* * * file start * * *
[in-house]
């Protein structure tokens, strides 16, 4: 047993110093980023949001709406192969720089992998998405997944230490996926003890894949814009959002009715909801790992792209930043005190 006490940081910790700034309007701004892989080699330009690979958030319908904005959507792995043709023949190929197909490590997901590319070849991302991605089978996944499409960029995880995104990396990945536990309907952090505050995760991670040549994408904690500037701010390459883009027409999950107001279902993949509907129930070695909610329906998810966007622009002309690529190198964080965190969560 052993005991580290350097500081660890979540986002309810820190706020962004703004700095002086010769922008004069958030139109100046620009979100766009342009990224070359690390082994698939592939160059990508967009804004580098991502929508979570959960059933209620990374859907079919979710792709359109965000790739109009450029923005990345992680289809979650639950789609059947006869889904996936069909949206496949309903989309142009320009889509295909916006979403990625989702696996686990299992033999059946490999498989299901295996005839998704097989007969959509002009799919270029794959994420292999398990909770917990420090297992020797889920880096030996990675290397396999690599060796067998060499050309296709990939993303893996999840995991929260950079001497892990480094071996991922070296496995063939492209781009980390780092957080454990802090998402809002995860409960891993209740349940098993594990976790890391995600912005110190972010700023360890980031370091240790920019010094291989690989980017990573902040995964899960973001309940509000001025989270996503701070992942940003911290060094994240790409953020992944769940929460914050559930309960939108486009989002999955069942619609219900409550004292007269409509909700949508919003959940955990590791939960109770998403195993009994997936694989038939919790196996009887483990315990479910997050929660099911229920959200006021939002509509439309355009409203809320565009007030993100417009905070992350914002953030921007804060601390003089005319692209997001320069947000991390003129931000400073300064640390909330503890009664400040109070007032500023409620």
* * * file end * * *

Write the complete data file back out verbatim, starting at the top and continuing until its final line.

[in-house]
């Protein structure tokens, strides 16, 4: 047993110093980023949001709406192969720089992998998405997944230490996926003890894949814009959002009715909801790992792209930043005190 006490940081910790700034309007701004892989080699330009690979958030319908904005959507792995043709023949190929197909490590997901590319070849991302991605089978996944499409960029995880995104990396990945536990309907952090505050995760991670040549994408904690500037701010390459883009027409999950107001279902993949509907129930070695909610329906998810966007622009002309690529190198964080965190969560 052993005991580290350097500081660890979540986002309810820190706020962004703004700095002086010769922008004069958030139109100046620009979100766009342009990224070359690390082994698939592939160059990508967009804004580098991502929508979570959960059933209620990374859907079919979710792709359109965000790739109009450029923005990345992680289809979650639950789609059947006869889904996936069909949206496949309903989309142009320009889509295909916006979403990625989702696996686990299992033999059946490999498989299901295996005839998704097989007969959509002009799919270029794959994420292999398990909770917990420090297992020797889920880096030996990675290397396999690599060796067998060499050309296709990939993303893996999840995991929260950079001497892990480094071996991922070296496995063939492209781009980390780092957080454990802090998402809002995860409960891993209740349940098993594990976790890391995600912005110190972010700023360890980031370091240790920019010094291989690989980017990573902040995964899960973001309940509000001025989270996503701070992942940003911290060094994240790409953020992944769940929460914050559930309960939108486009989002999955069942619609219900409550004292007269409509909700949508919003959940955990590791939960109770998403195993009994997936694989038939919790196996009887483990315990479910997050929660099911229920959200006021939002509509439309355009409203809320565009007030993100417009905070992350914002953030921007804060601390003089005319692209997001320069947000991390003129931000400073300064640390909330503890009664400040109070007032500023409620």